AJA Asian Journal of Anesthesiology

Advancing, Capability, Improving lives

Practice Guideline
Volume 59, Issue 3, Pages 81-82
Shao-Chun Wu 1 , Ming-Hui Hung 2 , Chien-Kun Ting 3 , Amina Mohamed Illias 4 , Chueng-He Lu 5 , Mei-Yung Tsou 3 , from Taiwan Society of Anesthesiologists and Clinical Guidelines Committee
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Outline


“Autonomy”, “Do No Harm”, “Do Good”, “Informed Consent”, and “Fairness and Justice” are the constituents of important principles in medical ethics. During the coronavirus disease 2019 (COVID-19) outbreak, implementing these principles and saving the most lives should not conflict with the decision to allocate limited medical resources and adhere properly to operating room (OR) safety measures.1-3

Accordingly, Taiwan Society of Anesthesiologists declares OR proactive responses during the COVID-19 outbreak as shown below:

1. Current literature states that prolonged cardiopulmonary resuscitation (CPR) including extracorporeal membrane oxygenation (ECMO) for critically ill COVID-19 patients cannot effectively improve the clinical prognosis. Considering the shortages of essential equipment needed for critically ill patients, including ventilators and ECMO, doctors are advised to discuss, in advance, all possible resuscitation plans with seriously ill patients or their family members. If a Do Not Resuscitate (DNR) order is signed by a patient or their legal representative prior to the operation, then their choice should be respected. CPR should not be initiated for DNR patients when patients suffer a cardiac arrest during an operation, and time of death should be declared in the OR. Subsequently, the body of a deceased, suspected, or confirmed COVID-19 patient will be handled according to COVID-19 protocols dictated by the National Health Command Center (NHCC) and the Centers for Disease Control and Prevention.2-4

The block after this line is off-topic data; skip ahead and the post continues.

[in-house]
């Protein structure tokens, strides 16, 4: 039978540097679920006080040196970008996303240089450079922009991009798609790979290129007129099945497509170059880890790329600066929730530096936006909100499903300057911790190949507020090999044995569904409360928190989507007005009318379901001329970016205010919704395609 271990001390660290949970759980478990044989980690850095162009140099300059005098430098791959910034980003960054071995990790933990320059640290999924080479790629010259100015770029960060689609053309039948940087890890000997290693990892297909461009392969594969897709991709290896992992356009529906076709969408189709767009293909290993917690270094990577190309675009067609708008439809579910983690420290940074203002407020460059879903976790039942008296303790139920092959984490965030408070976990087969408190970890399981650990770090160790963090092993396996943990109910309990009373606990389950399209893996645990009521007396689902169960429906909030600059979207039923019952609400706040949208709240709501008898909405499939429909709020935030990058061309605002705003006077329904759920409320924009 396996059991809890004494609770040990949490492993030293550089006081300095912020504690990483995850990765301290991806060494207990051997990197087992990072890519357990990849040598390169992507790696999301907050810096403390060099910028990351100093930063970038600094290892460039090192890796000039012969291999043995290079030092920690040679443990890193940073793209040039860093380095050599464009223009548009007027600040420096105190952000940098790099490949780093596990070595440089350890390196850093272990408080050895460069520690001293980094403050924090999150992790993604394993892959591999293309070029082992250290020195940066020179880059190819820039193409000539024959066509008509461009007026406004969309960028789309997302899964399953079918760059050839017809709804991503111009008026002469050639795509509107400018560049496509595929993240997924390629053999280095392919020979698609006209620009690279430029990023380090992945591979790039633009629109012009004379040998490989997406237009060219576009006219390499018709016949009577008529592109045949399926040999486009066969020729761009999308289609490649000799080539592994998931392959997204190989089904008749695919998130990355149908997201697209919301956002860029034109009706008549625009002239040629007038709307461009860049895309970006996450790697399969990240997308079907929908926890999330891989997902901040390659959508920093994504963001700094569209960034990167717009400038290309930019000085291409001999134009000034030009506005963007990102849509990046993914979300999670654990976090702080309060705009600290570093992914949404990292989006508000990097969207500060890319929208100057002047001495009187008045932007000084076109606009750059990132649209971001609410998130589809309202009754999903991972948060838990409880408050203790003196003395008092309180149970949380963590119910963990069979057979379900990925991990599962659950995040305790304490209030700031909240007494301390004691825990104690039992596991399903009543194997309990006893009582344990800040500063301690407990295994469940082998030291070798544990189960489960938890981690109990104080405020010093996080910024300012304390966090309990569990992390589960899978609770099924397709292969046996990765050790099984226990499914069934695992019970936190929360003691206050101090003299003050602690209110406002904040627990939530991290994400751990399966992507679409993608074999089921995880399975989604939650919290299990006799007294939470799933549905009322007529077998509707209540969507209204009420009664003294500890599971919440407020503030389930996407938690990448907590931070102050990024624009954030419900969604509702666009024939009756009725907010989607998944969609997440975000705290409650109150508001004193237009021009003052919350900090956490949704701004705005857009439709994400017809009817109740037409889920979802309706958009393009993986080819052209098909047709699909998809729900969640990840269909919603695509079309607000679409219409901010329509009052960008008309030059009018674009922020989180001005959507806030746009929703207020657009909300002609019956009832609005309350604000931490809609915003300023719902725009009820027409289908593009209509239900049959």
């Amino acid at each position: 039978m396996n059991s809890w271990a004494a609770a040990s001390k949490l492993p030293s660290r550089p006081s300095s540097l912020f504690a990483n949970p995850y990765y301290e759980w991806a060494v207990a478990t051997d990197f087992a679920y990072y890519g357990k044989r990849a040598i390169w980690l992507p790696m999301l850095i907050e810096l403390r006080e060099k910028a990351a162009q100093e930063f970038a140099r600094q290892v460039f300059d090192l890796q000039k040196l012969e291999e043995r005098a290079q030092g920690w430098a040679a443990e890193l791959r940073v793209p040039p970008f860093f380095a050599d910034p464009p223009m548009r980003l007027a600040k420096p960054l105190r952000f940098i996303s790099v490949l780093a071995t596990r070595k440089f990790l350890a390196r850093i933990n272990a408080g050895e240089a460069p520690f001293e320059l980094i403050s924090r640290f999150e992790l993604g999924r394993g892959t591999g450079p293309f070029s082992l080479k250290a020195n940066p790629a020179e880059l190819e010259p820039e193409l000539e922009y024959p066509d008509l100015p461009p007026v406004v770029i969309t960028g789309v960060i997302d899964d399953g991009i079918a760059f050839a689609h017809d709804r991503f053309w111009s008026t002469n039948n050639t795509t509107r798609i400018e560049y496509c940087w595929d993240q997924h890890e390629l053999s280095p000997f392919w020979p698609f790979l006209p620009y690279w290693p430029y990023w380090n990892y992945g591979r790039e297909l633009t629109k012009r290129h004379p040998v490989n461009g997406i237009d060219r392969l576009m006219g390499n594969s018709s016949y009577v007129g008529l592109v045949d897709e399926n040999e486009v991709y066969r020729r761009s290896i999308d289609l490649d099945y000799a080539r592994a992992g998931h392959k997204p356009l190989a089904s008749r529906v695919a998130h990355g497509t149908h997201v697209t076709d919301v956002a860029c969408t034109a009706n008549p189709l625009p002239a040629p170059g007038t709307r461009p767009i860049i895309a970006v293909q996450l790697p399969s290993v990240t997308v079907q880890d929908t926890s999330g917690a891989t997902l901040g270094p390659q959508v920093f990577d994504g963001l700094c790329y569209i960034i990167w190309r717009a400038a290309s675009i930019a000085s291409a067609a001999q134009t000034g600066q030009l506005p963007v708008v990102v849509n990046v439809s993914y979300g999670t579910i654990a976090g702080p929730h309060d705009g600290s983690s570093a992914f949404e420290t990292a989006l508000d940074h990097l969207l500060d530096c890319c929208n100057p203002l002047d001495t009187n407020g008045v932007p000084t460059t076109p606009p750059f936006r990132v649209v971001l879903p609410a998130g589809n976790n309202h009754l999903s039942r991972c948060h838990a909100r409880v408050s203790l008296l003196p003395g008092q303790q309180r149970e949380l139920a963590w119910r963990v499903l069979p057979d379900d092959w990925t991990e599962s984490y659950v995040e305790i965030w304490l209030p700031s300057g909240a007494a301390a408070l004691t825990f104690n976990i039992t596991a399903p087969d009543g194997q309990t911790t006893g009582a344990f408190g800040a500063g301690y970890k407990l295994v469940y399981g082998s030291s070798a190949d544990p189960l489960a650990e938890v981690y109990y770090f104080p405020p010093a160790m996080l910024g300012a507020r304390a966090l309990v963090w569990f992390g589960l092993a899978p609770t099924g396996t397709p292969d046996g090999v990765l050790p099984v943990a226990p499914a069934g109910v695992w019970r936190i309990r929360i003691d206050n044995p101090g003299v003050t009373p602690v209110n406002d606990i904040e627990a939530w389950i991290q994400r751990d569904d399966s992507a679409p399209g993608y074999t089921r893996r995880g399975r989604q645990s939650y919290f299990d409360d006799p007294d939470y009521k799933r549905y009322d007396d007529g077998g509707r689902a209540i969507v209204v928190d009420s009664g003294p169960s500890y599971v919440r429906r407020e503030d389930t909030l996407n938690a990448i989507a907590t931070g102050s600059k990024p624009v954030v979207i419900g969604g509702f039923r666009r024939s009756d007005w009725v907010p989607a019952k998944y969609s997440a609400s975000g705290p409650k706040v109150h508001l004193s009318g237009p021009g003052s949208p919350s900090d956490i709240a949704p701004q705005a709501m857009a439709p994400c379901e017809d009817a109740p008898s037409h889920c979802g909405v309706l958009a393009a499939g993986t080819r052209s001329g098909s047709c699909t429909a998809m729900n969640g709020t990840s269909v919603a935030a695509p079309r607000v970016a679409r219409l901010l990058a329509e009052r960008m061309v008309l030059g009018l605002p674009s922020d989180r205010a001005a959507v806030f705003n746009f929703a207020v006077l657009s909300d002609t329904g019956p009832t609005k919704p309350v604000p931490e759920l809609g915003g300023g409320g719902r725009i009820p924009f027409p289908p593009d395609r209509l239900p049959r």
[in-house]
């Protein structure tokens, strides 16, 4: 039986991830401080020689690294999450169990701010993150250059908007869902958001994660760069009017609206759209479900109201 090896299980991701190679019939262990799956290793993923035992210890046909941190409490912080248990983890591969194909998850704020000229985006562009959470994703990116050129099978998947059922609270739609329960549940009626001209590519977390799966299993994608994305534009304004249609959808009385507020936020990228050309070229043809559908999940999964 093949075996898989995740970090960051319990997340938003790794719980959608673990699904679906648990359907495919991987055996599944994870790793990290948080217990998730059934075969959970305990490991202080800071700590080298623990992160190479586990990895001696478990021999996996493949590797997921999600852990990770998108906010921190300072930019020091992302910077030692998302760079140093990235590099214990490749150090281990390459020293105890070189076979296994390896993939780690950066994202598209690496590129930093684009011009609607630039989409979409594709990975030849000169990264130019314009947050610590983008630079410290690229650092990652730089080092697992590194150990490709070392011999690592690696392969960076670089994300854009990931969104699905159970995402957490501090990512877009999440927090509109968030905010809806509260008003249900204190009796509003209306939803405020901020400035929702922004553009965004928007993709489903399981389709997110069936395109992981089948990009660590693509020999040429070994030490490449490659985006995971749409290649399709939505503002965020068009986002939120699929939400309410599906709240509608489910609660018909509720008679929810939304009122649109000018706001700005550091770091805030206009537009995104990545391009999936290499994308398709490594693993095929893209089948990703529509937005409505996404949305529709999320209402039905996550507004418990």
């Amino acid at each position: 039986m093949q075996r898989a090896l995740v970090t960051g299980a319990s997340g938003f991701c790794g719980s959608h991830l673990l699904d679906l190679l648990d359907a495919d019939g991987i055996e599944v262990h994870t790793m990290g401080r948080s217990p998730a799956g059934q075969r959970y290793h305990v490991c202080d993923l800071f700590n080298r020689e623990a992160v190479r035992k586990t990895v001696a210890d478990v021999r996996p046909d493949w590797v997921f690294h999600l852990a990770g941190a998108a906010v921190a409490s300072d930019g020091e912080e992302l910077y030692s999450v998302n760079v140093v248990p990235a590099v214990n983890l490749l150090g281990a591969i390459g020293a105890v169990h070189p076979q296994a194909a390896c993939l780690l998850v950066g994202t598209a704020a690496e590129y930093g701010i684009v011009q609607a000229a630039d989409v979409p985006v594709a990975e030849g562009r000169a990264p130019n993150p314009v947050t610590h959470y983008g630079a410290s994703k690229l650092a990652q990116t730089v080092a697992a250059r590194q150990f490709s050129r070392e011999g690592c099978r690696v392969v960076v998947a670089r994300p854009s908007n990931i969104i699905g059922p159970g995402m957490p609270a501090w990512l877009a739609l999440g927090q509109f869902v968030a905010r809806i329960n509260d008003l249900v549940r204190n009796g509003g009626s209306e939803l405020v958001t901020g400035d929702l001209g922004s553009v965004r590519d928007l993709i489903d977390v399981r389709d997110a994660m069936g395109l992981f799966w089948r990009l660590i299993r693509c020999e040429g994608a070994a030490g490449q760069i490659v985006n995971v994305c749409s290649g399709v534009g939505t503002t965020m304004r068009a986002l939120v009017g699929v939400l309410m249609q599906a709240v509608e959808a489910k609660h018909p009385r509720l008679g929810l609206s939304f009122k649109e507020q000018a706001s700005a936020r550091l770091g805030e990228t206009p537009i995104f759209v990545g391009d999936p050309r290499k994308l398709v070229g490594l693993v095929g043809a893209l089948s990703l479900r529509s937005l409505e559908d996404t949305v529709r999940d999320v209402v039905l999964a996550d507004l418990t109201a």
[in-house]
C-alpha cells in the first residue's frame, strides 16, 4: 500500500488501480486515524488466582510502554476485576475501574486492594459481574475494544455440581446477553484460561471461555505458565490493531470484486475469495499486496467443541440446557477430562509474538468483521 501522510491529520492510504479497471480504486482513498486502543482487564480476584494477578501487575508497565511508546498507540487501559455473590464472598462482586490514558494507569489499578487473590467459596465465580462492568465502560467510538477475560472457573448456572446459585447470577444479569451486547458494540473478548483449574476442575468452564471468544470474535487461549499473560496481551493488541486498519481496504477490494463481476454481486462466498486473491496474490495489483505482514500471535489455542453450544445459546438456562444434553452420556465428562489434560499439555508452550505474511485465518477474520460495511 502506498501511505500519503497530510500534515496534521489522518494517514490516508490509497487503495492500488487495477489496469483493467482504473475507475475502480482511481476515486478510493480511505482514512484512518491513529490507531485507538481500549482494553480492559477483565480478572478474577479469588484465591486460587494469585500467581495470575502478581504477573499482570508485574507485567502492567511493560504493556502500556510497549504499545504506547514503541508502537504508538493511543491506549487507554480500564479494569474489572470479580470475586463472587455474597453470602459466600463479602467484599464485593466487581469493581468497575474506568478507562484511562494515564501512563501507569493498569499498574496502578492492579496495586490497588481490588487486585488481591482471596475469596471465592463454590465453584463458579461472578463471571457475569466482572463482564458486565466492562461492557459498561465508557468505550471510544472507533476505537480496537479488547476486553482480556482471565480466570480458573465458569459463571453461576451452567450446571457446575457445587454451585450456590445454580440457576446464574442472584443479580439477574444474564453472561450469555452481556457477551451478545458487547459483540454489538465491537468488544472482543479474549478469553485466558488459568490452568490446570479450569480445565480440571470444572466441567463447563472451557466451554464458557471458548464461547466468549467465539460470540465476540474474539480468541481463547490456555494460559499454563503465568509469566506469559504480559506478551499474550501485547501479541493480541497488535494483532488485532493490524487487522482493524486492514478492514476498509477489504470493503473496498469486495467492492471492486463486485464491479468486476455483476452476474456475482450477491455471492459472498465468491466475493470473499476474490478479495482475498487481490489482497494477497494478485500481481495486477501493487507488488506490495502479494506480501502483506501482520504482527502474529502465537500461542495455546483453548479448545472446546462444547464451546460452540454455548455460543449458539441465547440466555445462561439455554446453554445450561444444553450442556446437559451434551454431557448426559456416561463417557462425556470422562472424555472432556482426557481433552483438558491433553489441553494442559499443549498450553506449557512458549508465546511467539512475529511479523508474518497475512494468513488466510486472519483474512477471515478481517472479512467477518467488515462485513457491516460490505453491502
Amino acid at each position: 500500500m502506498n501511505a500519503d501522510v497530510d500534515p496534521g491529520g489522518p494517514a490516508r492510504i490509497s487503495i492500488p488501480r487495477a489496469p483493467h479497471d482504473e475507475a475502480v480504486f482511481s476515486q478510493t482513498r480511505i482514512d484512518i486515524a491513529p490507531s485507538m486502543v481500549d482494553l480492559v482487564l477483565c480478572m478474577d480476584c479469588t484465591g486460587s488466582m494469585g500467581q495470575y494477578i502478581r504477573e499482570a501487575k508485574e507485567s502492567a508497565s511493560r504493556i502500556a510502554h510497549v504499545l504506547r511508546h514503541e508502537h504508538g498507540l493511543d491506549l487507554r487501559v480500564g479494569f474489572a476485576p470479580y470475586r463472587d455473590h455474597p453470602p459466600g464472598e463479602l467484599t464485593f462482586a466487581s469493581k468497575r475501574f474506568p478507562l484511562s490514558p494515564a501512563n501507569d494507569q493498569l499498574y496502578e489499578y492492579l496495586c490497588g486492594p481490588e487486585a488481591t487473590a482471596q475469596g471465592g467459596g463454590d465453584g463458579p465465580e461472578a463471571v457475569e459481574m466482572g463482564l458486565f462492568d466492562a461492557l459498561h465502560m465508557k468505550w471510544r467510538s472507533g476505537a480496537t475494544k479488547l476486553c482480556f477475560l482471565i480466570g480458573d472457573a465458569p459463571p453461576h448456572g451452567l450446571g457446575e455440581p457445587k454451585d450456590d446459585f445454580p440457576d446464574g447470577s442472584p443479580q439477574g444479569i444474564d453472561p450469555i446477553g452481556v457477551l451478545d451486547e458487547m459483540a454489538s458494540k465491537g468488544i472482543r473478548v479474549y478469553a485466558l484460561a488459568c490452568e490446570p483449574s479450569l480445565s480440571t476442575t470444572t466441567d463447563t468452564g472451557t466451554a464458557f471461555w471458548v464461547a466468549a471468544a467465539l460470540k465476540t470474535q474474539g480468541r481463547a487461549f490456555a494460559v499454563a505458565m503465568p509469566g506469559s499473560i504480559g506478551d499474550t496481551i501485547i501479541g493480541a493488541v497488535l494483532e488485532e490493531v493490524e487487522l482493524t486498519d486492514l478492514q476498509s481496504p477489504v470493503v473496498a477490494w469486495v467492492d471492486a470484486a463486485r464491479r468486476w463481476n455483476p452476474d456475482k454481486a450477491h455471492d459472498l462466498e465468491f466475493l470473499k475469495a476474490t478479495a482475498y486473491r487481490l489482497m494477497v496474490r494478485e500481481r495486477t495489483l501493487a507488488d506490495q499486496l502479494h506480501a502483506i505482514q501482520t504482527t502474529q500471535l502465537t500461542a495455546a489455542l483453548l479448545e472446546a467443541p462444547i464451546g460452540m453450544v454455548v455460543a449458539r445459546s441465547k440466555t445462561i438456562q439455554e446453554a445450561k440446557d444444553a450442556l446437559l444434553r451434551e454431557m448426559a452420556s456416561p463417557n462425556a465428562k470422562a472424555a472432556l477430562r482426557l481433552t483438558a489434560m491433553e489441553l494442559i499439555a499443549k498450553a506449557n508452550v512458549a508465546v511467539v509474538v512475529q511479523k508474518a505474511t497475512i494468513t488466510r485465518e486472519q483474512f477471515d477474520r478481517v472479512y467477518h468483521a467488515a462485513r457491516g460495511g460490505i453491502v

2. Considering the announcements made by the NHCC, reduction of non-essential routine operations, isolation, and triage measures must be followed by all medical institutions during an outbreak. Physical inventory count of surgical equipment, anesthesia medications, and machines (ventilators and monitors) should be done frequently in order to meet the increased demand for medical equipment during the pandemic.3-7

3. A special space and anesthesia equipment needed for the induction and operation of confirmed or suspected cases must be prepared inside the OR. In places with limited space and medical resources, it is necessary to ensure that the OR and its equipment are fully cleaned and disinfected after each procedure. Breathing tubes and high efficiency particulate air filters should be replaced after each surgery. When anesthesia machines are deployed as mechanical ventilators because of a shortage of ventilators in intensive care unit, the internal breathing tube in the machine should be removed and cleaned by a qualified personnel or manufacturer. These machines must be carefully cleaned and disinfected, and then sealed for 21 days before resuming their use for surgical anesthesia in non- COVID-19 patients.3-6